You have the common 1 1/2" carbs. Basically 36/36, which are properly sized for a 1.8 - 2L engine. They are the right size for the motor. In fact the 1 3/4" version are the performance ones. Your choke tubes are worn out, and they are included in the rebuild kit. They need a rebuild. Period. Call Jeff Palya at Paltech regarding the rebuild. Its the easy way to go.
  8. distributorguy

    Carb advice for 620 w/ L20b

    From my experience, the 38/38 with a manual transmission on a 2L engine is a good solution, but takes additional tuning FAR beyond the sub-$400 price tag. If you think the SUs are hard to tune, the 38/38 confronts you with a far more significant learning curve. The 32/36 is used on any 4 cylinder from a 998 cc Mini up to a 2.4L Ford. One size fits all? There's no such thing. I think its too small for anything bigger than 1500 cc if you're looking for drivability more than economy. If you want easy, learn to tune your worn carbs and call it good. Personally I'll take the old SUs over HIFs any day. The fuel bowl and floats are accessible at all times - which helps diagnose drivability issues when they arise, plus they are further away from the exhaust.
  9. distributorguy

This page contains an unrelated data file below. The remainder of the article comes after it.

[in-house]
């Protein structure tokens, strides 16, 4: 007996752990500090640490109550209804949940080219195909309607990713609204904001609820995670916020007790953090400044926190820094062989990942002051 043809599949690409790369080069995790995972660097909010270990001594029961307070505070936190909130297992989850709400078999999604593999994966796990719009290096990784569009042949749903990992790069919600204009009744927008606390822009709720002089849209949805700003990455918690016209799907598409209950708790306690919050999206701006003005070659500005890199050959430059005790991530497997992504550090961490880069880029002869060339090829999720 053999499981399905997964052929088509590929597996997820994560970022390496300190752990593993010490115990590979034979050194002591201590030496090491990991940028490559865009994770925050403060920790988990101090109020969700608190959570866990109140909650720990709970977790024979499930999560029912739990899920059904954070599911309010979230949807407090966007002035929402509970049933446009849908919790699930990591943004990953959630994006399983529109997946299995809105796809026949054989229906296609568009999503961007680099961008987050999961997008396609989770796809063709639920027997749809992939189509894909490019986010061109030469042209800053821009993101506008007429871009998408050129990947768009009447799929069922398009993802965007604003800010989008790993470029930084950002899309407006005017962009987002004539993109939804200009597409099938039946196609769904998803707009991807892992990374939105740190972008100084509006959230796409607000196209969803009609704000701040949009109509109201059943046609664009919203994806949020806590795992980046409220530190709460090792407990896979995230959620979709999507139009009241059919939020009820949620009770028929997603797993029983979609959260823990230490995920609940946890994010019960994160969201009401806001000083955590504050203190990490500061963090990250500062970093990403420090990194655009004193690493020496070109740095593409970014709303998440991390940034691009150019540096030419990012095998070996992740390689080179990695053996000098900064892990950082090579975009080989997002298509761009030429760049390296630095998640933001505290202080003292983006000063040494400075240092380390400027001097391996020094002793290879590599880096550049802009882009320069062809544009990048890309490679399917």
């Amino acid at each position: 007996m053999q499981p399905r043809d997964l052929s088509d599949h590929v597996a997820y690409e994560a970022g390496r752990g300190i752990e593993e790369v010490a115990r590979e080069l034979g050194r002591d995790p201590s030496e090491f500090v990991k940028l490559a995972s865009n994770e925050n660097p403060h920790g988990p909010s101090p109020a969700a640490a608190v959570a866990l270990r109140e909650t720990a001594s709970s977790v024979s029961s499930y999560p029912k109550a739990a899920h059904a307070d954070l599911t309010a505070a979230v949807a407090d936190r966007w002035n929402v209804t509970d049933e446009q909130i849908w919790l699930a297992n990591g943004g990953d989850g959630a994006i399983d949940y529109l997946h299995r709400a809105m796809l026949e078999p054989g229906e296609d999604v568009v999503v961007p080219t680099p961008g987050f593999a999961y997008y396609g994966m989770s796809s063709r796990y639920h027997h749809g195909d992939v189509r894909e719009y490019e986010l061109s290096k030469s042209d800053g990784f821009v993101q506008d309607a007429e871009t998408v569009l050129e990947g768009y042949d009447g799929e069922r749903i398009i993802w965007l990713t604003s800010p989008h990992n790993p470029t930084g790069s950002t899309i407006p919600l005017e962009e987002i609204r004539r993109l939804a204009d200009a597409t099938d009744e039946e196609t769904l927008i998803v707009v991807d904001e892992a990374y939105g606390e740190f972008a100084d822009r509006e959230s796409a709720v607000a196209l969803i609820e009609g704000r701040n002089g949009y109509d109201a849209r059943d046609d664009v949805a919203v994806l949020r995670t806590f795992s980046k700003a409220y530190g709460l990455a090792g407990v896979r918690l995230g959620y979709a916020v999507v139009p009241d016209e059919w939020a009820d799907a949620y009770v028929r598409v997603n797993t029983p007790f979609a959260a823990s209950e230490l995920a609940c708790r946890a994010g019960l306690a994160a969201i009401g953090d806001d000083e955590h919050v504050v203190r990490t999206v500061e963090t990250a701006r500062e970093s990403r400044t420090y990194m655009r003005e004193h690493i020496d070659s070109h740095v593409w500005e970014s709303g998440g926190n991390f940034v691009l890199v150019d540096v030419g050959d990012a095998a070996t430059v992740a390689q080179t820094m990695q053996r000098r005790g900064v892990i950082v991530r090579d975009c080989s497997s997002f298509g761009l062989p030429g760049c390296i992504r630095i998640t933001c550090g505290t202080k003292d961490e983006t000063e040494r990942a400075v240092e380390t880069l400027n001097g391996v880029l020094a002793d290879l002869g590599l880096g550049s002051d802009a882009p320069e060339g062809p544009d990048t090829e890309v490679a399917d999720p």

Carb advice for 620 w/ L20b

    You will never get the truck to run as well with a DGV or DCOE as it will with SUs. They are very simple, and a re-bush job with rebuild kits that you can install are cheaper than buying a DCOE setup. Or call any one of the pros who can rebuild them, such as Joe Curto (.com), Z-therapy, Paltech, etc... Its worth the money and time to rebuild them.
  10. distributorguy

    What lowering blocks?

    You don't flip them over. You get a spring shop to make a new top spring, and they fold the bushing eyes the other way so that it lowers the truck. Depending on how much you want to lower the truck with the spring, they can make the spring shorter in length, so that the rear shackle still has room to function, rather than resting against the frame. You can't completely change the direction of arch without making the spring wavy and weak. In the end, you can go lower yet with blocks if you wish, but you'll have to C-notch the frame as the springs alone can nearly run you out of room for suspension travel if you go far enough.
  11. distributorguy

    What lowering blocks?

    If you buy the "better" lowering blocks, they are cut with a taper to correct angle changes. 👍